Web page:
Taylor watched the monitor upside down as the doc and his nurse or aide or whoever she was talked and made notes in his chart. He looked over, and was relieved to see Hope sitting in the corner, alternately watching the doc and him. She made some notes about whatever it was the others had said, and then the others left again. The doctor paused at the doorway,
"If you're up to it, you have visitors." Taylor nodded, puzzled at the frown that touched Hope's face for a moment. "And if you're okay we'll remove that pesky catheter." Taylor nodded gratefully. The doctor smiled sympathetically, "Just drink lots... we want to make sure you can use that, or we'll have to put the catheter back." He left, the other nurse staying behind. She efficiently donned gloves, collected fluid with a small syringe, and tersely warning, 'This may burn,' yanked the catheter out. Taylor's breath hissed at the decidedly unpleasant sensation that continued several seconds after she had stepped away, holding the limp yellow tube. He glanced over at Hope, wishing she had removed it—he was confident she would have managed the job more comfortably. From her empathetic expression, he was sure he was right.
"Just relax, Mr. Polk, we'll take good care of you," the other nurse assured him, and then she was gone, to catch his doctor, Taylor guessed.
Jane and Peter, his best friend, were in the room a few minutes later. Jane's face was puffy—she had been crying. Peter clasped Taylor's shoulder, asking if Taylor was OK. Aware that his voice was raspy, he assured both he was, then tried to answer the questions they peppered at him. No, he did not remember what had happened. Yes, he had been told it was a car accident. No, he did not know how much longer he would be there, they had mentioned moving to the ortho ward. The most dangerous time seemed to have passed. He told them he was glad the tube in his throat and 'down there' were out, assuring them he was fine.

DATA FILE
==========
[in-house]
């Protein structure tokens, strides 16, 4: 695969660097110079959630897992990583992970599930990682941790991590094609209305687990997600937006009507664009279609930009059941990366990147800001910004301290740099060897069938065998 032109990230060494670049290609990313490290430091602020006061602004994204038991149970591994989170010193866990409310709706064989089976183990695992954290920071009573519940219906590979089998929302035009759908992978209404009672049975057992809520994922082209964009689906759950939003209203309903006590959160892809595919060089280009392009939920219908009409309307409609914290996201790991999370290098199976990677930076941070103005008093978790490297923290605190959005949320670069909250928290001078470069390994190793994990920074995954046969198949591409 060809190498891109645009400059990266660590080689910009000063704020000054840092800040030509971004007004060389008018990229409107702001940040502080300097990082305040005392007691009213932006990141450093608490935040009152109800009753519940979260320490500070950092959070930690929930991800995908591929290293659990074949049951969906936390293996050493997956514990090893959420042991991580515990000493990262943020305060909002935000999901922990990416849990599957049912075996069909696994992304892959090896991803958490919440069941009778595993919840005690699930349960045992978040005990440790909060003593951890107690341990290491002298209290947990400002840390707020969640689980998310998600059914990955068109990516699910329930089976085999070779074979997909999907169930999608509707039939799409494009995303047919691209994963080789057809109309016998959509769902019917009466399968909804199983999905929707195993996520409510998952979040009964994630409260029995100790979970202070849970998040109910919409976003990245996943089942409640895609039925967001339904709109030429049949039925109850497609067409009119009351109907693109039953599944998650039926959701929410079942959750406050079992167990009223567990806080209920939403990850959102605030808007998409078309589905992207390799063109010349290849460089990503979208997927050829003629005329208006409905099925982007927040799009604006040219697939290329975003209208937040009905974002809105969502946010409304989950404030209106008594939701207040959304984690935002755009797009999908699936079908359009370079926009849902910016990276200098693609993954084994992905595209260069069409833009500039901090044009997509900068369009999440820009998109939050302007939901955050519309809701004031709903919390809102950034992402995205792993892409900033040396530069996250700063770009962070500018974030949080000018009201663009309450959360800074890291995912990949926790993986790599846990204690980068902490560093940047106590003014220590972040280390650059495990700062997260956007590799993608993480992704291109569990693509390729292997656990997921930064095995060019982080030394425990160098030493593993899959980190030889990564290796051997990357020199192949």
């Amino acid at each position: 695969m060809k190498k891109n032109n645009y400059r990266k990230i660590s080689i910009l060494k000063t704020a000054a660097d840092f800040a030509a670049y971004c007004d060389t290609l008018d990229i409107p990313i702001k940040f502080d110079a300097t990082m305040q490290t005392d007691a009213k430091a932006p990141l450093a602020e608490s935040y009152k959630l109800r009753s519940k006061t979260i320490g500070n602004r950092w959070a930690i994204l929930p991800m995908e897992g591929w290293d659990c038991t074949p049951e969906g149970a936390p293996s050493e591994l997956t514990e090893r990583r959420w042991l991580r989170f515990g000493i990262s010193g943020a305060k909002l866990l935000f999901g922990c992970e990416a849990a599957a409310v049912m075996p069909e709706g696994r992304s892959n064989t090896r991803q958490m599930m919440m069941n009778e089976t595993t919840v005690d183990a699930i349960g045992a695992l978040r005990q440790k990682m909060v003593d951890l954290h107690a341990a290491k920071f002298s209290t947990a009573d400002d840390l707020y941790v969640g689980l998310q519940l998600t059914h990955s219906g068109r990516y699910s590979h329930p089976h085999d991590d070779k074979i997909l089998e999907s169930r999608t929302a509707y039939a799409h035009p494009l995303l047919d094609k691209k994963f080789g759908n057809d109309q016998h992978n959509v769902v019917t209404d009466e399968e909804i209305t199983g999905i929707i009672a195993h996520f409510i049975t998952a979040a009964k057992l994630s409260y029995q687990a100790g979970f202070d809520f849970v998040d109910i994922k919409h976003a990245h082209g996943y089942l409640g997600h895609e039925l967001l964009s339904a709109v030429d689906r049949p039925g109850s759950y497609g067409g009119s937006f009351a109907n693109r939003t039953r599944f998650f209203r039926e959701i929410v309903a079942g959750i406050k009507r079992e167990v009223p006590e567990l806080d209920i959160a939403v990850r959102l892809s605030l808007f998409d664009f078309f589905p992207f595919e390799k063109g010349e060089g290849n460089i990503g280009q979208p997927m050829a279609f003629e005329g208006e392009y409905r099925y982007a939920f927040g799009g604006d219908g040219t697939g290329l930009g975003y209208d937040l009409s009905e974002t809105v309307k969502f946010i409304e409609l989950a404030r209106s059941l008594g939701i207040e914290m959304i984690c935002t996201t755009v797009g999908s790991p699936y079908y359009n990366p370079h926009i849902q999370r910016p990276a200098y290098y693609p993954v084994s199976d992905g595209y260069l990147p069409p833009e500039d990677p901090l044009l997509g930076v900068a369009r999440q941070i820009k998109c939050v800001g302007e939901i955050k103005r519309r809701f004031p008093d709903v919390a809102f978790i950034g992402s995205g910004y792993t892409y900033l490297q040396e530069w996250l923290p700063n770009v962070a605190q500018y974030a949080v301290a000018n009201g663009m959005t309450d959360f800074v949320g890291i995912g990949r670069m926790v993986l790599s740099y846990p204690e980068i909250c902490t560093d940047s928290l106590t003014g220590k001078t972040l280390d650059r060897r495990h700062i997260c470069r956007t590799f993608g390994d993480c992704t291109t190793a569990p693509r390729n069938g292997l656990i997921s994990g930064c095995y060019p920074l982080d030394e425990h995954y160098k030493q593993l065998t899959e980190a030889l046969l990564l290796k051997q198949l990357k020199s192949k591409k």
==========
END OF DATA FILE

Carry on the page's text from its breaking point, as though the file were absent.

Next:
After they had milled around for a few more minutes, Taylor asked after them... Neither had been home since learning about the accident. Taylor insisted they should go home and get some rest, pointing out he would be there for quite awhile. Jane reluctantly agreed, and Peter guided her toward the open sliding glass door, assuring Taylor he would make sure Jane did not just pace the house until they could come visit again. Jane stopped, glaring at Peter, then assuring Taylor she would be back later that day.
The day passed slowly. Taylor slept frequently. His pain was well controlled—there but not something he was focused on. Before lunch the news and sports were running through bits he had already seen. He wished he had asked Peter and Jane to bring his laptop and a book, but figured Jane might think of that herself. If she did not, he could ask her to bring them the next morning.
The police visited after lunch. There were some 'irregularities' they said, without elaborating. Taylor assured them he had his Prius serviced only at the Toyota dealership, and always on schedule. He also assured them the vehicle had not run away, although he could not, he admitted, tell them just what had happened. It was marginally unsettling when the older officer asked if Taylor had any enemies or anyone who might want to harm him. Puzzled, he assured the man... had he said he was a detective? He was not wearing a typical uniform... He knew of no one who was out to get him. He did not have a business partner, and had not had any contentious jobs with the firms that he had done work for recently.
The officers assured him the car had been totaled. One allowed it was a miracle he had survived. They left their cards on the adjustable counter by the bed, wished him luck, assured him they would inform him when the investigation was complete, and left. Through it all, Hope stayed at her position, watching and listening when someone was visiting, studying, getting up every fifteen or twenty minutes to check on Taylor. Twice while the police were there she threaded herself between his 'visitors' and the bed, checking vitals or the flow of his IV. She patted his arm reassuringly when it was obvious the comments about someone being after him were making him anxious.
The food was not good, but it was not bad. At Hope's insistence, he drank three times the water he normally would, and both were relieved when he managed to empty his bladder shortly after the police had left. He almost asked when Hope's shift would end, but her calm presence... just having someone there with him, was so reassuring he chose not to tempt the fates.
While he was picking at the remains of his dinner, Peter and Jane returned. Jane had his laptop, as well as a bag of snacks, a Suduko book, and the thriller he had been reading at home. Frowning, having assured herself Taylor was going to live, she pointed to the new Dell and told Taylor she had not been able to get into it to see if the gas and electric bills had been paid. He apologized, assuring her they had been, and scrawled the password on the nearest piece of paper—one of the policemen's business cards.